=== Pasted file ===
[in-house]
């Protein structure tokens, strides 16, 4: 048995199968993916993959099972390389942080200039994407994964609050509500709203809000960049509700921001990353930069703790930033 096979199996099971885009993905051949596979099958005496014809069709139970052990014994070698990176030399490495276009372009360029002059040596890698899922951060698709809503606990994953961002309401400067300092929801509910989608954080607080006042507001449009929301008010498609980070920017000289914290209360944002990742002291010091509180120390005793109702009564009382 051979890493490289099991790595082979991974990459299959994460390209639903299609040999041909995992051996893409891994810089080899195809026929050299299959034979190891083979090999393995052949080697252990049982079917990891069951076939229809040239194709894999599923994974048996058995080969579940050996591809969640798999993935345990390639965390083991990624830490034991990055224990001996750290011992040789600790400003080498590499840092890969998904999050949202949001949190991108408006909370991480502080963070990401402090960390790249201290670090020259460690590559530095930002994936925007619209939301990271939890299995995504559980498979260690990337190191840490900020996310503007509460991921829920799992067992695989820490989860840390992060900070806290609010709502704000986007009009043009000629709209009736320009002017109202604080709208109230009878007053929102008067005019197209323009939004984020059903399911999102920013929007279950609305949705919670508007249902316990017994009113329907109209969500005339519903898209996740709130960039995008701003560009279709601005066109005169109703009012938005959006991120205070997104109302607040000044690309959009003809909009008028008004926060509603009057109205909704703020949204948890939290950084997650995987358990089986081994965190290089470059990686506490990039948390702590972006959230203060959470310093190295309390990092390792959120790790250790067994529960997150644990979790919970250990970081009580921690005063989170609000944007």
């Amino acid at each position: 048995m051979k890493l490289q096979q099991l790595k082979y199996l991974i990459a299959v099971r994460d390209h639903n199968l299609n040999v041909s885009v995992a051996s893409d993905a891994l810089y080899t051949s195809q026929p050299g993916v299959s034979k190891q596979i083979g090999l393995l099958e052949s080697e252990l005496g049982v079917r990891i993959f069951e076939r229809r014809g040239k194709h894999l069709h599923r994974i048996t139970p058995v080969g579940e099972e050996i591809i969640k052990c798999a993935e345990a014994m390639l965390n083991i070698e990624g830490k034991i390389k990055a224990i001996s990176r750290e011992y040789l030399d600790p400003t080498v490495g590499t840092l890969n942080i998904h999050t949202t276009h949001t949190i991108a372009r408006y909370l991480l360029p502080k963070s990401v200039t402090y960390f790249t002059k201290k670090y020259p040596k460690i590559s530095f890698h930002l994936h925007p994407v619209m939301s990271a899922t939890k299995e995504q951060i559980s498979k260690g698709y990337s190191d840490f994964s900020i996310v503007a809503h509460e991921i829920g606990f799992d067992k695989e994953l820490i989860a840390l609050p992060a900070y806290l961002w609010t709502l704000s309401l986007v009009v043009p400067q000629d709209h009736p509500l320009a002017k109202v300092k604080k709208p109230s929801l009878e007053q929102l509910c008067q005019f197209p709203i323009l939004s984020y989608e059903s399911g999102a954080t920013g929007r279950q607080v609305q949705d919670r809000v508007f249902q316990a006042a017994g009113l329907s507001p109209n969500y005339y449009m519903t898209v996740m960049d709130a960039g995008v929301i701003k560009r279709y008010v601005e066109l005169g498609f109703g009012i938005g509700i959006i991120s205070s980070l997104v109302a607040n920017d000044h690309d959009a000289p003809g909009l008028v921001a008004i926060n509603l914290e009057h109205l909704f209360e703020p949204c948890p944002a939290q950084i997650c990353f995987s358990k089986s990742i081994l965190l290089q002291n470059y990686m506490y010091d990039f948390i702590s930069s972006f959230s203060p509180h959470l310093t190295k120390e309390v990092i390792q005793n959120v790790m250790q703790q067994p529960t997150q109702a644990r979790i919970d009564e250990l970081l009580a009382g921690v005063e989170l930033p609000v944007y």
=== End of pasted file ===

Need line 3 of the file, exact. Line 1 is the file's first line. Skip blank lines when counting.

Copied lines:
């Amino acid at each position: 048995m051979k890493l490289q096979q099991l790595k082979y199996l991974i990459a299959v099971r994460d390209h639903n199968l299609n040999v041909s885009v995992a051996s893409d993905a891994l810089y080899t051949s195809q026929p050299g993916v299959s034979k190891q596979i083979g090999l393995l099958e052949s080697e252990l005496g049982v079917r990891i993959f069951e076939r229809r014809g040239k194709h894999l069709h599923r994974i048996t139970p058995v080969g579940e099972e050996i591809i969640k052990c798999a993935e345990a014994m390639l965390n083991i070698e990624g830490k034991i390389k990055a224990i001996s990176r750290e011992y040789l030399d600790p400003t080498v490495g590499t840092l890969n942080i998904h999050t949202t276009h949001t949190i991108a372009r408006y909370l991480l360029p502080k963070s990401v200039t402090y960390f790249t002059k201290k670090y020259p040596k460690i590559s530095f890698h930002l994936h925007p994407v619209m939301s990271a899922t939890k299995e995504q951060i559980s498979k260690g698709y990337s190191d840490f994964s900020i996310v503007a809503h509460e991921i829920g606990f799992d067992k695989e994953l820490i989860a840390l609050p992060a900070y806290l961002w609010t709502l704000s309401l986007v009009v043009p400067q000629d709209h009736p509500l320009a002017k109202v300092k604080k709208p109230s929801l009878e007053q929102l509910c008067q005019f197209p709203i323009l939004s984020y989608e059903s399911g999102a954080t920013g929007r279950q607080v609305q949705d919670r809000v508007f249902q316990a006042a017994g009113l329907s507001p109209n969500y005339y449009m519903t898209v996740m960049d709130a960039g995008v929301i701003k560009r279709y008010v601005e066109l005169g498609f109703g009012i938005g509700i959006i991120s205070s980070l997104v109302a607040n920017d000044h690309d959009a000289p003809g909009l008028v921001a008004i926060n509603l914290e009057h109205l909704f209360e703020p949204c948890p944002a939290q950084i997650c990353f995987s358990k089986s990742i081994l965190l290089q002291n470059y990686m506490y010091d990039f948390i702590s930069s972006f959230s203060p509180h959470l310093t190295k120390e309390v990092i390792q005793n959120v790790m250790q703790q067994p529960t997150q109702a644990r979790i919970d009564e250990l970081l009580a009382g921690v005063e989170l930033p609000v944007y």